"Art is not inherently spiritual," she said crisply, and stood abruptly.
Those wretched Pevensies. She just knew this had something to do with them. Her sister-in-law had probably been filling Eustace Clarence's head with all sorts of highfalutin and silly ideas. She knew that that weekend at the Pevensies had been a bad iea. She had told Harold it had been so. But he had overruled her, as he almost always did when it came to Pevensies.
"Art is intellectual, it is social, it is interesting. But it is not inherently beautiful or spiritual, because that is to give it an essential quality."
Eustace Clarence made an impatient noise.
"By Jove, you'd think I'd have threatened to cook a leg of lamb for dinner! Alberta, I was only asking. You like Rothko, too, and it's not exactly a secret that he was influenced by Kandinsky and his views. And, besides, you like Kandinsky, too!"
This last comment, flung out like an accusation, flapped in the air. Alberta had an absurd image of the washing, drying in the wind. Clean washing, no one truly smart showed dirty linen in public. Clean washing, pure, like the truth.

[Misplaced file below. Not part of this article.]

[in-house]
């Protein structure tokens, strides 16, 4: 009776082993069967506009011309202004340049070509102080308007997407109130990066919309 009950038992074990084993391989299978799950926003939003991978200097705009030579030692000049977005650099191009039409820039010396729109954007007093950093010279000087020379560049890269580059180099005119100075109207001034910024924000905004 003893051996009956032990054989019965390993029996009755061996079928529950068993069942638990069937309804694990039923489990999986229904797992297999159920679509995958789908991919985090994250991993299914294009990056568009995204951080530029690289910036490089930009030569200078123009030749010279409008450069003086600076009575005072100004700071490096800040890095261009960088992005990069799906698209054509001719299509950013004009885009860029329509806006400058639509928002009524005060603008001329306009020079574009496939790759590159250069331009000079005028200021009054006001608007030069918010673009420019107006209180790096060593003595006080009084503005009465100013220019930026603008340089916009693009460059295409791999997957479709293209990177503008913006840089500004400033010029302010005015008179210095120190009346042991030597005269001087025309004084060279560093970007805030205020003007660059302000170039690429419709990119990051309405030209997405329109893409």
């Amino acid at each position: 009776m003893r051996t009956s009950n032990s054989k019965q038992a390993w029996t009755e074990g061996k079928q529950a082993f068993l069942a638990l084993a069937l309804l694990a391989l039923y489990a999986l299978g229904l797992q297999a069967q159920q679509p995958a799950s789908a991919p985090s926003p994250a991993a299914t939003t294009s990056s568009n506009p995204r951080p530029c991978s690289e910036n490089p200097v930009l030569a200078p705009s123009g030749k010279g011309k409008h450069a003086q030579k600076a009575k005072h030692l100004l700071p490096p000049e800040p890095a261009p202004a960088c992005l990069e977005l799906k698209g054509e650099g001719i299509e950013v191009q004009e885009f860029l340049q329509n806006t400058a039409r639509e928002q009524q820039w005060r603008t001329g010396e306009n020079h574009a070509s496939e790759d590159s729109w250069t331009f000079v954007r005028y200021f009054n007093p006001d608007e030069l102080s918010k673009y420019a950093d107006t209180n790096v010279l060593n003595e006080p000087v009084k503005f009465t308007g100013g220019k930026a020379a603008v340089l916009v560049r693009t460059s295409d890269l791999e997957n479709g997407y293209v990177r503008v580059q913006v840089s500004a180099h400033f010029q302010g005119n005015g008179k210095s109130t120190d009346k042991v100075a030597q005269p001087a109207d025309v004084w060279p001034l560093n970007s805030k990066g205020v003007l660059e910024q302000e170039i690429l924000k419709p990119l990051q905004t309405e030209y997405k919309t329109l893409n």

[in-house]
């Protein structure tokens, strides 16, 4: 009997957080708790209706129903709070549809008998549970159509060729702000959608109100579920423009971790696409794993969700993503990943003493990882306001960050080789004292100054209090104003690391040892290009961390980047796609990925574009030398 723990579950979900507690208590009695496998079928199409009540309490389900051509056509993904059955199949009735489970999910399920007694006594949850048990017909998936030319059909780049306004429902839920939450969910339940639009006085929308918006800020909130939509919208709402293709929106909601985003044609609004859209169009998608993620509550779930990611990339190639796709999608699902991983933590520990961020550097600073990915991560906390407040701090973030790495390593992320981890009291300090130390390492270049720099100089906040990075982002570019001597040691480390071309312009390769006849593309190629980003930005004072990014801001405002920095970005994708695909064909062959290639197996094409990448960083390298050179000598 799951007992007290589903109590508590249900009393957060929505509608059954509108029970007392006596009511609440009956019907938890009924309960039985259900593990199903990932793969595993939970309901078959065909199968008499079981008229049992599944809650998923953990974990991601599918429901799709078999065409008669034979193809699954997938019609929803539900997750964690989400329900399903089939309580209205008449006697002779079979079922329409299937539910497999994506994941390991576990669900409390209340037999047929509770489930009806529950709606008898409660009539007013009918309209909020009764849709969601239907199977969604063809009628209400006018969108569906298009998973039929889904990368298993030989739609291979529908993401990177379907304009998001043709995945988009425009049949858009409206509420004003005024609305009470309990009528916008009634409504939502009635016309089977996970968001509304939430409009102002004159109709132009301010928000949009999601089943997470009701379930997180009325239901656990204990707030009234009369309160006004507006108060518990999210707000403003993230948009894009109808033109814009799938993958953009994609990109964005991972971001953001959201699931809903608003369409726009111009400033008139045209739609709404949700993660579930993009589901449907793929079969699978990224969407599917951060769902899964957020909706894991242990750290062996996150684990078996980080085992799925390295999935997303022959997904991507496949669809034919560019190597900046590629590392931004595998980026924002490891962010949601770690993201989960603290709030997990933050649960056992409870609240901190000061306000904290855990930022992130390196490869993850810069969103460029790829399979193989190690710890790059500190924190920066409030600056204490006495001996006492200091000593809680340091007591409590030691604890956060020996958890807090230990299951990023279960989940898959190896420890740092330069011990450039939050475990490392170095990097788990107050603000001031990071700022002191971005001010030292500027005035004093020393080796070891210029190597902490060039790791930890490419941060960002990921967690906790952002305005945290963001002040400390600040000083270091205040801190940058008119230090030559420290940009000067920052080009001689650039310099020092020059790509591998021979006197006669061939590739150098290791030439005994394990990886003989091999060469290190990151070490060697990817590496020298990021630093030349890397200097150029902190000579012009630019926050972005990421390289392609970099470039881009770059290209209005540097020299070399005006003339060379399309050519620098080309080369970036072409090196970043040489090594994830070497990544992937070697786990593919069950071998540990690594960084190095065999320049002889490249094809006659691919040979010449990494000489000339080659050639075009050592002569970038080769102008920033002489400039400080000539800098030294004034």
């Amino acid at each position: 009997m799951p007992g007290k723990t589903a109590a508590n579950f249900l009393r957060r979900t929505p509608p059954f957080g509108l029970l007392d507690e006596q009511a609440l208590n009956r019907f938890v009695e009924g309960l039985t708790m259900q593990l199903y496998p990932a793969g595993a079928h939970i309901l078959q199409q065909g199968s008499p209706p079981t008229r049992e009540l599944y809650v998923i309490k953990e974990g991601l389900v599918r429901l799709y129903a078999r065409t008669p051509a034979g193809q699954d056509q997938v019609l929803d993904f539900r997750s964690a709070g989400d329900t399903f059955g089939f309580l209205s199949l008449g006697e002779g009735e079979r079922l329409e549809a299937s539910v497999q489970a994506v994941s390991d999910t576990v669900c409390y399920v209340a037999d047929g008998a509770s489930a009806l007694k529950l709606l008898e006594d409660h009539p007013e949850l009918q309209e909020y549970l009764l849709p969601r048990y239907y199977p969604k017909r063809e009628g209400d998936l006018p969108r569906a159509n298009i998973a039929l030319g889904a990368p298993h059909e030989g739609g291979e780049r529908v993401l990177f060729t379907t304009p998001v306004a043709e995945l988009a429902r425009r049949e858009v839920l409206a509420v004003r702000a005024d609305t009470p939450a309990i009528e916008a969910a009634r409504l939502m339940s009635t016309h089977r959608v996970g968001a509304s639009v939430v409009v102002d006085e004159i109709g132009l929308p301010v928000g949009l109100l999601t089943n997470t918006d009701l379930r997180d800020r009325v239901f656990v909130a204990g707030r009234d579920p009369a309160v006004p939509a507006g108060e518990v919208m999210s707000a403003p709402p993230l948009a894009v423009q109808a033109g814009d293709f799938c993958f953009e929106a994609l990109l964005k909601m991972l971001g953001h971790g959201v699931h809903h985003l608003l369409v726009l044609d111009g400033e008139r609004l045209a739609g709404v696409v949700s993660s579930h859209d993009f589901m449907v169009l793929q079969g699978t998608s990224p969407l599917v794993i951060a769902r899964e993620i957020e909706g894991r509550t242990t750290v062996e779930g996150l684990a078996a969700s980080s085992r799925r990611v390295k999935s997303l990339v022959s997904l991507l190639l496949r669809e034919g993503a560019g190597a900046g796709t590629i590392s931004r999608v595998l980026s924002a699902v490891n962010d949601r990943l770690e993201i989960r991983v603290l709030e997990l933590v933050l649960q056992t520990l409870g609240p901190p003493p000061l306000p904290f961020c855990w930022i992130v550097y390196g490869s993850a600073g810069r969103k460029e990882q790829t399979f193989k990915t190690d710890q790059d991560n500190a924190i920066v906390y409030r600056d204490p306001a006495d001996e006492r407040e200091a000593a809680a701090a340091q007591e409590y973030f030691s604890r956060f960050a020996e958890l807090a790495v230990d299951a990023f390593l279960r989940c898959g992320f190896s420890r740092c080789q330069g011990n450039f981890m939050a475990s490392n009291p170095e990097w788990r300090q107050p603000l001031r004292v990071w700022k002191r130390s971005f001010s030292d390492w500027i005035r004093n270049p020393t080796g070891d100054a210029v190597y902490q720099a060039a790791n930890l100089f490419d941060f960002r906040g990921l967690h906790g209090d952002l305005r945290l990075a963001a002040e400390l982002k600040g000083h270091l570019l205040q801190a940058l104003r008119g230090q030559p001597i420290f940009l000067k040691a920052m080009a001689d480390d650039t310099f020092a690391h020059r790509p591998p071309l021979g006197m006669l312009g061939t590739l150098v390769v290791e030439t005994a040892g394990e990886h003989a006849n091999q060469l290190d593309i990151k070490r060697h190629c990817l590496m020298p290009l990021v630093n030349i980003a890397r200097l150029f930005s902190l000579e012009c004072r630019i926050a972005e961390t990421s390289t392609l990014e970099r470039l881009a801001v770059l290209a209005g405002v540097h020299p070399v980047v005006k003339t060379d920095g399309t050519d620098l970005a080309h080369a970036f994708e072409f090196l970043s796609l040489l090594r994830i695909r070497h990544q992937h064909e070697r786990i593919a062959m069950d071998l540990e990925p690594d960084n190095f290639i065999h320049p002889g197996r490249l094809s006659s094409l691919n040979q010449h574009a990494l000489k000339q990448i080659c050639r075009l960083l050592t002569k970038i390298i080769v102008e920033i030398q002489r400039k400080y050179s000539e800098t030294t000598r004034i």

A little melting pot of shame started heating up in her stomach. Perhaps she had overreacted.
"I have things to do, Eustace Clarence," she said eventually, turning to face him. "What was it you wished to say?"
Eustace looked at her, a strangely helpless expression on his face.
"I just- I wanted to talk," he mumbled. "And we both like Rothko. And then I thought, well, maybe we could- go onto other things, too. But I guessed wrong- I mean, I guessed incorrectly. And-"